With many Republican contests winner-take-all delegate bonanzas, the surveys suggest that McCain could emerge with a commanding lead for the Republican nomination.

The regional taste of the 22 Democratic contests suggests that Clinton and Obama will carve up the country, each emerging with a big block of delegates and the nomination far from clear.

And in each of these regional bellwether states, at least 10 percent of Democratic voters remained undecided.

"For the Republicans, McCain is clearly the front-runner. He's ahead in every state," said Brad Coker, the managing partner of Mason-Dixon Polling & Research, which conducted the nine polls.

"For the Democrats, [Clinton's] ahead everywhere except Georgia. But the leads aren't so big that it's a slam-dunk."

Indeed, as primaries have shown throughout this volatile year, the actual vote can differ greatly from polls as voters change their minds or surge to the vote in numbers that overwhelm expectations.

ROMNEY WINS MAINE

Mitt Romney coasted to a win in presidential preference voting by Maine Republicans on Saturday, claiming his third victory in a caucus state and fourth overall. He had 52 percent of the vote with 68 percent of the towns holding caucuses reporting.
John McCain trailed with 21 percent, Ron Paul was third with 19 percent, and Mike Huckabee had 6 percent. Undecided votes accounted for 2 percent. The nonbinding votes are the first step to electing 18 Maine delegates

DEMOCRATIC RACES

ARIZONA
Clinton, 43 percent
Obama, 41 percent
undecided, 13 percent

CALIFORNIA
Clinton, 45 percent
Obama, 36 percent
undecided, 16 percent

GEORGIA
Obama, 47 percent
Clinton, 41 percent
undecided, 10 percent

MISSOURI
Clinton, 47 percent
Obama, 41 percent
undecided, 10 percent

NEW JERSEY
Clinton, 46 percent
Obama, 39 percent
undecided, 12 percent

REPUBLICAN RACES

CALIFORNIA
McCain, 40 percent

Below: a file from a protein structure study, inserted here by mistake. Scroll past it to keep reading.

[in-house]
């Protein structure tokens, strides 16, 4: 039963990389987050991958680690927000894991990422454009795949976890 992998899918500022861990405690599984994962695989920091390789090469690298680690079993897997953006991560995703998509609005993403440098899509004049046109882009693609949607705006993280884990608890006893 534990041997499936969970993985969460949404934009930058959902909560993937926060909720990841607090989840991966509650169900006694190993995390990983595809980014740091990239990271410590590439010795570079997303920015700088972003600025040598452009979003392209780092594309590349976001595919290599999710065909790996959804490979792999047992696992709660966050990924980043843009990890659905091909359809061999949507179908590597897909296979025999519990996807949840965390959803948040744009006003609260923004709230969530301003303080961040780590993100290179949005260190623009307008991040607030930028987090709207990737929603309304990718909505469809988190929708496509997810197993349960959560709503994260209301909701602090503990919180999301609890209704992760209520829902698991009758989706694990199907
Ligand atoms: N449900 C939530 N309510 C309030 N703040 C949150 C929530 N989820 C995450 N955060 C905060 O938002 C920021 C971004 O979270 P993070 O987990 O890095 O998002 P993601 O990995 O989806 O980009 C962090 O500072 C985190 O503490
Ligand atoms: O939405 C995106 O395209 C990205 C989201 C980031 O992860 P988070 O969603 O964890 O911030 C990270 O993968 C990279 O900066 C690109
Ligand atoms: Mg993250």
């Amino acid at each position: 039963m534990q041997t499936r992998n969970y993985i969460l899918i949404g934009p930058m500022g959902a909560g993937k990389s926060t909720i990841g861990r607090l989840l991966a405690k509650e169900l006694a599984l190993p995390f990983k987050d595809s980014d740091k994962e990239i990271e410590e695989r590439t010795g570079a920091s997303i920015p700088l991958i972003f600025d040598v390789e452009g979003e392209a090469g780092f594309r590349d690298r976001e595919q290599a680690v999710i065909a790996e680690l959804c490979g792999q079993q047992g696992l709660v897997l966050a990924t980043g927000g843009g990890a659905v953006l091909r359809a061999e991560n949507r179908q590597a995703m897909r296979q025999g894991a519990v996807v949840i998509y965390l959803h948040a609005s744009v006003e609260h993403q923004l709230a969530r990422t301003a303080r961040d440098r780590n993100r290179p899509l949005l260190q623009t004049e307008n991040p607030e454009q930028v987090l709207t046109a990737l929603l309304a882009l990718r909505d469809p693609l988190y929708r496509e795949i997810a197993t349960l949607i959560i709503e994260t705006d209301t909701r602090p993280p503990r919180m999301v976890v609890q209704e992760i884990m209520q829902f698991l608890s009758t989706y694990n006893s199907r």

Romney, 31 percent
Huckabee, 13 percent
Ron Paul, 3 percent
undecided, 11 percent

GEORGIA
McCain, 33 percent
Romney, 27 percent
Huckabee, 18 percent
Paul, 4 percent
undecided, 17 percent

MISSOURI
McCain, 37 percent
Huckabee, 27 percent
Romney, 24 percent
Paul, 1 percent
undecided, 11 percent

NEW JERSEY
McCain, 46 percent
Romney, 31 percent
Huckabee, 5 percent
Paul, 4 percent
undecided, 12 percent

conducted by telephone Jan. 30-Feb. 1. The margin of error was plus or minus five percentage points.
http://www.newsobserver.com/politics/story/920176.html

Alle diese Vorwahlen sind bei den Demokraten Proporzwahlen, bei der GOP "winner takes it all", da zählt einzig der Sieg und sonst nichts

Eines steht für mich schon vor dem 5. Februar fest: McCaine wird der Kandidat der GOP sein im Herbst, möglicherweise mit einem Vize Giuliani. Huckabee und Paul sind in der Bedeutungslosigkeit angekommen, endgültig.

Bei den Demokraten könnte es dagegen selbst nach dem 5. Februar noch offen sein und so bleiben bis auch Ohio und Texas am 4. März folgen

Geändert von syracus (03.02.2008 um 10:08 Uhr).
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Alt 03.02.2008, 14:16   #52
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03. Februar 2008

SUPER TUESDAY

Obama und Clinton liefern sich Kopf-an-Kopf-Rennen


Washington - Das Rennen zwischen den demokratischen Präsidentschaftsbewerbern Barack Obama und Hillary Clinton wird neuen Umfragen zufolge immer spannender. Zwei Tage vor dem Super Tuesday hat der Senator seine Konkurrentin in vielen Bundesstaaten eingeholt - und in Kalifornien überholt.

...

http://www.spiegel.de/politik/ausla...,532793,00.html
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Alt 04.02.2008, 18:56   #53
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Obama & Clinton Deadlocked in Massachusetts

2/4/2008

Barack Obama (46 percent) leads Hillary Clinton (44 percent) by a razor-thin margin among likely Democratic voters, according to a poll released today by 7NEWS/Suffolk University. Seven percent of Democratic and independent voters were undecided. However, 27 percent of Democratic voters and 24 percent of Republican voters say they may change their minds before tomorrow.

Obama was strong among men (49 percent-to-30 percent), independents (43 percent-to-35 percent), in Middlesex & Essex counties (46 percent-to-36 percent) and among voters ages 18-45 years (55 percent-to-31 percent). Clinton’s areas of strength contrasted sharply with Obama’s: She led among women (52 percent-to-35 percent), in the Worcester/West area (52 percent-to-34 percent) and among voters ages 66 years and up (59 percent-to-26 percent).

http://www.suffolk.edu/26798.html

Wird wohl wirklich die spannendste Vorwahl die es seit langem gab, plus/minus 2-3% ist schlicht in jeglicher statistischen Fehlerquote drin und bei der Anzahl an noch nicht festgelegten Wählern bedeutungslos. Nur eines ist klar: Obama hat deutlich aufgeholt zur Vorwoche und die Wahrscheinlichkeit dass sich bei den Demokraten am 5. Februar noch nichts entscheidet wird immer grösser...
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Alt 05.02.2008, 13:52   #54
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@syr just for fun
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Alt 05.02.2008, 21:30   #55
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wow, whats happening.. record turnouts everywhere